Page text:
BRIEF DESCRIPTION OF THE DRAWINGS
FIG. 1 is a schematic diagram showing a configuration of an image forming apparatus of the present embodiment.
FIG. 2 is a cross-sectional diagram showing a structure of a photosensitive drum.
FIG. 3 is a control block diagram showing a control unit.
FIG. 4 is a graph showing a relationship between an applying voltage and a current according to temperature, humidity, and thickness of a charge transport layer of the photosensitive drum.
FIG. 5 is a graph showing a relationship between a voltage applied to a charging roller and a current flowing through the charging roller.
FIG. 6 is a graph showing a relationship of a surface potential of the photosensitive drum and the applying voltage in accordance with a variation in a dark attenuation amount of the photosensitive drum.
FIG. 7 is a flowchart showing inclination storage processing of measuring an inclination of the surface potential of the photosensitive drum and storing the inclination in a memory tag.
FIG. 8 is a timing chart at the time of inclination storage processing.
FIG. 9 is a flowchart showing processing upon replacement of the photosensitive drum.
DESCRIPTION OF THE EMBODIMENTS
Image Forming Apparatus
An image forming apparatus of the present embodiment will be described. An image forming apparatus 100 shown in FIG. 1 is a full-color printer of a tandem-type intermediate transfer system including a plurality of yellow, magenta, cyan, and black image forming units PY, PM, PC, and PK along an intermediate transfer belt 16. In the image forming unit PY, a yellow toner image is formed on a photosensitive drum 11Y and is primarily transferred to the intermediate transfer belt 16. In the image forming unit PM, a magenta toner image is formed on a photosensitive drum 11M and is primarily transferred to the intermediate transfer belt 16 by being superimposed on the yellow toner image. In the image forming units PC and PK, a cyan toner image and a black toner image are formed on photosensitive drums 11C and 11K, respectively, and primarily transferred to the intermediate transfer belt 16 by being sequentially superimposed. The composite toner images of the respective colors primarily transferred to the intermediate transfer belt 16 are conveyed to a secondary transfer unit T2 and collectively secondarily transferred onto a recording material S (sheet material such as paper, OHP sheet, and the like).
The secondary transfer unit T2 is a toner image transfer nip portion on the recording material S formed by the pressure contact of a secondary transfer outer roller 25 on the intermediate transfer belt 16 extended around a secondary transfer inner roller 24. In the secondary transfer unit T2, a secondary transfer bias is applied to the secondary transfer outer roller 25 by a high voltage power source (not shown), whereby the toner image is secondarily transferred from the intermediate transfer belt 16 to the recording material S. The recording material S on which the composite toner image of each color is secondarily transferred at the secondary transfer unit T2 is conveyed to a fixing unit 27. The fixing unit 27 heats and presses the recording material S while conveying the recording material S, and fixes the toner image on the recording material S. The recording material S on which the toner image is fixed by the fixing unit 27 is discharged out of a machine body. The toner remaining on the intermediate transfer belt 16 after the secondary transfer is collected by a belt cleaning unit 26 rubbing the intermediate transfer belt 16.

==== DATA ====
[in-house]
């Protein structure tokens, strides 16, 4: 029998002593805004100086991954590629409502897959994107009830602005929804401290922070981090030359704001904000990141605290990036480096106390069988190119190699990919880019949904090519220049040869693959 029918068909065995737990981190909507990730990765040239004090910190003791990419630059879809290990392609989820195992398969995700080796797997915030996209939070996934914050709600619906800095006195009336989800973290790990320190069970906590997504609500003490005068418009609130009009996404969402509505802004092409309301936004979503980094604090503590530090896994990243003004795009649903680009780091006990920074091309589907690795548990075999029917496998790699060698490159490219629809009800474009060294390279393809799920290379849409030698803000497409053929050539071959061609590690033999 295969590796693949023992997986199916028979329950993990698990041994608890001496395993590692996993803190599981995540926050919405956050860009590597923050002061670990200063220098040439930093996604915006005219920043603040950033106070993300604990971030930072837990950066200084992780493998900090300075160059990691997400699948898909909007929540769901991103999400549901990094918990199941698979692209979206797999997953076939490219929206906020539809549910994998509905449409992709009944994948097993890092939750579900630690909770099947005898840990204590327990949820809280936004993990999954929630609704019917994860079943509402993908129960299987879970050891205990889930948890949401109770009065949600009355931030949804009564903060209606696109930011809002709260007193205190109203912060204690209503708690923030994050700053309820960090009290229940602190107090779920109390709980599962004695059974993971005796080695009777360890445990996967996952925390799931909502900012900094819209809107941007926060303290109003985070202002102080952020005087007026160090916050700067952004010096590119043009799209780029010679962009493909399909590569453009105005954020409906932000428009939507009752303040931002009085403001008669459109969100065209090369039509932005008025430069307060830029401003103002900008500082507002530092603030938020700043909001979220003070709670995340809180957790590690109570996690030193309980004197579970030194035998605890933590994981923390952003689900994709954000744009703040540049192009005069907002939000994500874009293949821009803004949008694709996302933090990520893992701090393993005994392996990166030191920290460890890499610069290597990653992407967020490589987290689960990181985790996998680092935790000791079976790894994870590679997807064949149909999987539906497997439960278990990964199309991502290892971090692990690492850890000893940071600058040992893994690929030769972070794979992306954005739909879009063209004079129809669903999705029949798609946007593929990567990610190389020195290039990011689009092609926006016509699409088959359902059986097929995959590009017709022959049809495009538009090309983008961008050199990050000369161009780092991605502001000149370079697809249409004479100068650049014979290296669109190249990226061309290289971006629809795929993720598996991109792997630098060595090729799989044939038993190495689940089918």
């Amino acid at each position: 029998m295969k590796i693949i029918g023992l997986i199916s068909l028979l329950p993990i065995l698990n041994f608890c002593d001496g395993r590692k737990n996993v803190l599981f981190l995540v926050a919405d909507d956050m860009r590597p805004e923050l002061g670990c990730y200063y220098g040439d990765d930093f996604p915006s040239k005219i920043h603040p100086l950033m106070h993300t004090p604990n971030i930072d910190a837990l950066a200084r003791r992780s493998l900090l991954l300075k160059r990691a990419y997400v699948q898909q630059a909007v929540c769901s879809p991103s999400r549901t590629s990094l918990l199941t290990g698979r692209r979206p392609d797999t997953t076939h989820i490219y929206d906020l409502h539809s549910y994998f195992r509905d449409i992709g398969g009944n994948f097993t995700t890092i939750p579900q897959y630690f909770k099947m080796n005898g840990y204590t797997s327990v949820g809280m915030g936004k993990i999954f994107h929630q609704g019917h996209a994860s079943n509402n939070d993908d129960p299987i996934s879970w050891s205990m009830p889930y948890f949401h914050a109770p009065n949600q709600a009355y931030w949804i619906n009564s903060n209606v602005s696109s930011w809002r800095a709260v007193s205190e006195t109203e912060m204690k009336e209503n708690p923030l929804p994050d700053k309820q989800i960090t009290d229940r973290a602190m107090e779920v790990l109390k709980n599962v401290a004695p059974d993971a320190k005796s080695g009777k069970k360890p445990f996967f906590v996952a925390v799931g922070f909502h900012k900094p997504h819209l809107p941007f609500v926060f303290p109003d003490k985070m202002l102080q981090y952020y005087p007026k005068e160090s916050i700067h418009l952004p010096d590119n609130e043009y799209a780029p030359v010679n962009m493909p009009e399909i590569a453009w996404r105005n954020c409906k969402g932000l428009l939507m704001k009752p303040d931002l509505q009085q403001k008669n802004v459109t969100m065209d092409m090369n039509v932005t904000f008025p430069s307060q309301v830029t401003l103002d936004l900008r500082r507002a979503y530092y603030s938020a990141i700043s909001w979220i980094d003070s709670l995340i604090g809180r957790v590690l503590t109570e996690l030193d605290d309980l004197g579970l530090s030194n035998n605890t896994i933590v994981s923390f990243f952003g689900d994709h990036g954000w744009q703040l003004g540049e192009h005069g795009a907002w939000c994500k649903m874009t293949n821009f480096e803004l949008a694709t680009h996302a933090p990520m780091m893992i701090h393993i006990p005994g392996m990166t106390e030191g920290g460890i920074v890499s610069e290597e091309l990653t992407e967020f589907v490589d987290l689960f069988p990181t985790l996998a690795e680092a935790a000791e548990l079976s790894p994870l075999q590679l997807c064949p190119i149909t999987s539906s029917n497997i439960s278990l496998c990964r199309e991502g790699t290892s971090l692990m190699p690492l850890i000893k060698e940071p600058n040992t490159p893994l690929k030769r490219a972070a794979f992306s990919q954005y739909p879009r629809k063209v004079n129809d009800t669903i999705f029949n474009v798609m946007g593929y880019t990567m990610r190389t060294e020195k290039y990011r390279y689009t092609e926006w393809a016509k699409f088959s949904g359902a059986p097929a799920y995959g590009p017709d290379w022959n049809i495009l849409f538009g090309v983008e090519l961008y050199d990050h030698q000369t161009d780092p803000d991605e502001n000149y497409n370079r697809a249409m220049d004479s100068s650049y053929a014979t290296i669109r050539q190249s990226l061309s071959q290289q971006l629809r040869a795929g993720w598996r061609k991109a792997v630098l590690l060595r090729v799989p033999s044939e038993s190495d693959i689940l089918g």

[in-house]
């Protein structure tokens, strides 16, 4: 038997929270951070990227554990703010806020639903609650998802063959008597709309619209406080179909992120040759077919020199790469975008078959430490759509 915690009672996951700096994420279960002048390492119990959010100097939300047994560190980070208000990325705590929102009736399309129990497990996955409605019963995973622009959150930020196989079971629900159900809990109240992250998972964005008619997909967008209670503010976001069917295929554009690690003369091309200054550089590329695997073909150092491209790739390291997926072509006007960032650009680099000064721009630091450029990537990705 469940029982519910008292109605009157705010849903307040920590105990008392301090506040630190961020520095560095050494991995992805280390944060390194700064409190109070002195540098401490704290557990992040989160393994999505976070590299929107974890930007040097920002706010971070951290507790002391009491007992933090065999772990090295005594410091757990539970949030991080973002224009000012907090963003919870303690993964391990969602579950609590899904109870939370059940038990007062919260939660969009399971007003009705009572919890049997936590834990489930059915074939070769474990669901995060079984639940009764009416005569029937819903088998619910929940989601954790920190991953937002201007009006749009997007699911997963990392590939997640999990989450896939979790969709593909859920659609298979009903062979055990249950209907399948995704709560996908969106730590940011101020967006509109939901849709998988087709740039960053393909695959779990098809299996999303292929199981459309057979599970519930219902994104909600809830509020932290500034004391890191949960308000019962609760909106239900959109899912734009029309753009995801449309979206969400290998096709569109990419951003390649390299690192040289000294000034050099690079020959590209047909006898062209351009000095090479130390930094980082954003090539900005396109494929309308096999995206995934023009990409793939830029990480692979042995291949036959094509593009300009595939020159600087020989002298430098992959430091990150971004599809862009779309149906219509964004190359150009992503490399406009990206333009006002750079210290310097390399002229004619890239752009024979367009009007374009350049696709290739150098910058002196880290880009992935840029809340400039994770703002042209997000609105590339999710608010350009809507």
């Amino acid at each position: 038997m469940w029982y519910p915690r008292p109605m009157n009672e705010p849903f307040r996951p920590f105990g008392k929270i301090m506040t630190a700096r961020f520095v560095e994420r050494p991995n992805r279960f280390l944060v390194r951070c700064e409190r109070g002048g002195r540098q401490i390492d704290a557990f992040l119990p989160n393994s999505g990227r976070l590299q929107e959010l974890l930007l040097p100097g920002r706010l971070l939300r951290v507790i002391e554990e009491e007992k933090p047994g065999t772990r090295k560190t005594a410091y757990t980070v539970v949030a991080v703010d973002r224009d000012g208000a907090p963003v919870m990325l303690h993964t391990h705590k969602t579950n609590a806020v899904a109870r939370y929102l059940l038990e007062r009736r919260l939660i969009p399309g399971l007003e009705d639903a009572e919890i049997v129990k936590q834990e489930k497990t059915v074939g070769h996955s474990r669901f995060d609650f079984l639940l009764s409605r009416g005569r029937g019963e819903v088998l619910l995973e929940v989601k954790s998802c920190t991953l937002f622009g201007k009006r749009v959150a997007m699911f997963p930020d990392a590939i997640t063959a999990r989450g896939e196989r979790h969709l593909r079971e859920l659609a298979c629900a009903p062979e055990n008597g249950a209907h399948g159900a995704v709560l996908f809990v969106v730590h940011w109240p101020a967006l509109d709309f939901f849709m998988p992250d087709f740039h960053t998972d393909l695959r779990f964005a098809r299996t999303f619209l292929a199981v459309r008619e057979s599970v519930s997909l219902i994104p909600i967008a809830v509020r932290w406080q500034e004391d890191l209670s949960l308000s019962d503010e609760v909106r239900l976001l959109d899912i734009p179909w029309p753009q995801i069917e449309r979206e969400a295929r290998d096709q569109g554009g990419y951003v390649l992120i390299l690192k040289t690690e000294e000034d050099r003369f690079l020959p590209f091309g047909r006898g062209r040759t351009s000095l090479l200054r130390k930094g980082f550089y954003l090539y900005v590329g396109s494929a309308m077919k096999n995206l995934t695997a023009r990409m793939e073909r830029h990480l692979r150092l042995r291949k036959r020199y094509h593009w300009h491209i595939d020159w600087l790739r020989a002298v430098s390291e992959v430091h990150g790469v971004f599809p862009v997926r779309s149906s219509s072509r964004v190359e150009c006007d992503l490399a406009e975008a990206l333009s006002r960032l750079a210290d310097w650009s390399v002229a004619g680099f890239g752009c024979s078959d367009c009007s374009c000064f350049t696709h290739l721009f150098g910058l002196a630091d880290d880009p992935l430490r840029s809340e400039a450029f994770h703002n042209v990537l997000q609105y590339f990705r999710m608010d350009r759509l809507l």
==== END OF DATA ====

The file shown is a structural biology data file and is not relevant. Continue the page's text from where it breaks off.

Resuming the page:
The image forming units PY, PM, PC, and PK have substantially the same configuration as each other except that developing units 14Y, 14M, 14C, and 14K use different toner colors, yellow, magenta, cyan, and black. Therefore, hereinafter, the black image forming unit PK will be described as a representative.
In the image forming unit PK, a charging roller 12K, an exposing unit 13K, the developing unit 14K, a primary transfer roller 15K, a neutralizing and exposing unit 18K, and a cleaning blade 17K are disposed surrounding the photosensitive drum 11K. The photosensitive drum 11K as a photosensitive member is a cylindrical OPC photosensitive member in which an OPC organic photosemiconductor is applied as a photosensitive layer on the outer peripheral surface of an aluminum cylinder (substrate), for example, and a curable resin is used as a resin for a charge transport layer. The photosensitive drum 11K is rotatably provided in the direction of an arrow R1 in the drawing.